From time to time we at FGI hear from people who don’t think that federal government information should be free. They talk about how giving information away that the private sector could sell is “unfair competition.”
While we at FGI have talked about how government information is already paid for through citizen taxes, the Government Accountability Office released a report last week that shows that citizens are already charged twice for information — once through their taxes and again by the many hours they are compelled to do government paperwork.
Paperwork Reduction Act: Increase in Estimated Burden Hours Highlights Need for New Approach, GAO-06-974T, July 18, 2006
has this to say about the number of hours Americans spend filling out paperwork:
After 2 years of slight declines, OMB reports that paperwork burden grew in fiscal year 2005 and is expected to increase further in fiscal year 2006. Estimates in OMB’s annual report to Congress show that the total paperwork burden imposed by federal information collections increased last year to about 8.4 billion hours–an increase of 5.5 percent from the previous year’s total of about 8.0 billion hours.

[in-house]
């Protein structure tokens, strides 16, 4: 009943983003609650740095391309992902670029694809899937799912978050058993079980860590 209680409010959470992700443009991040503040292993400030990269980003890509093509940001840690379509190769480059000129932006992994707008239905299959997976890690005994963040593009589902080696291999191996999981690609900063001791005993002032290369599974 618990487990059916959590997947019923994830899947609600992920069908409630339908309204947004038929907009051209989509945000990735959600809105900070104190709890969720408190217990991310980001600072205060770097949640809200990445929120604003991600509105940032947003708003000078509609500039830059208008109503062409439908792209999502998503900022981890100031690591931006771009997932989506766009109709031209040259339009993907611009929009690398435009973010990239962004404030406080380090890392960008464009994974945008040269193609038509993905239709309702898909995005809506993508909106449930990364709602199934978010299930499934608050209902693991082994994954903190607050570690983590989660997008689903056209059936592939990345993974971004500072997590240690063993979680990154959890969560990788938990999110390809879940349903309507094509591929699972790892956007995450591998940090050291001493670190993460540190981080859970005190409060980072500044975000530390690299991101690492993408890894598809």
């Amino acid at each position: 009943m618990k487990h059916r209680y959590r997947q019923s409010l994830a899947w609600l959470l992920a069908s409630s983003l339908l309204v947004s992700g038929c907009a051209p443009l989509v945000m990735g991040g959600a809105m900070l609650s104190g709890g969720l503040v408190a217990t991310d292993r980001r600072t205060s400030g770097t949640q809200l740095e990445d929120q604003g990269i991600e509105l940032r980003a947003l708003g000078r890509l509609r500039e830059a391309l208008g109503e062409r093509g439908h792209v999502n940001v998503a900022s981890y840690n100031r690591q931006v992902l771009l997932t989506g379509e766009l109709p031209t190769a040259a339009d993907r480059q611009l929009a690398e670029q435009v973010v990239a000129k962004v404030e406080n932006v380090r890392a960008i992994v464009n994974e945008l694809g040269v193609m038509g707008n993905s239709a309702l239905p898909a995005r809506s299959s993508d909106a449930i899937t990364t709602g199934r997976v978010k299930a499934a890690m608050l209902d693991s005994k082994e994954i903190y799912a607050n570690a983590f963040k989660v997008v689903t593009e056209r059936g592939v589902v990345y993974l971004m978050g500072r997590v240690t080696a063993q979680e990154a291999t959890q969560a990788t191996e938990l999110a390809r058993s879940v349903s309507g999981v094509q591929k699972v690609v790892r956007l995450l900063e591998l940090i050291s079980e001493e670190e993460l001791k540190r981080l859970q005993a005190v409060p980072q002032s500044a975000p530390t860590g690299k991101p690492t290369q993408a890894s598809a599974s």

In nearly all cases, not filling out these forms is non-optional and in many cases is used to build government information products. How much does this time contribution translate into dollars? If we make the absurdly conservative assumption that every person filling out a government form is paid the federal minimum wage of $5.15/hr, then 8.4 billion hours works out to $43.6 this year alone.
Nearly forty-four billion dollars a year in confiscated time to generate the raw data to build federal information products. If Congress appropriated a tenth of that amount just one year, I bet it would be enough to endow the Government Printing Office (GPO) with enough funds that they could scrap their sales program and provide free information to every citizen for the next century. With that much money, we could probably endow the sales only National Technical Information Service so it could become a free information dissemination service too.
So to subject Americans to buying government information projects isn’t just double billing, it’s really triple billing! We say no!
Just to clarify, the GAO report did not directly address the dissemination of government information, but does clearly show the citizen’s burden in providing raw data to the government.
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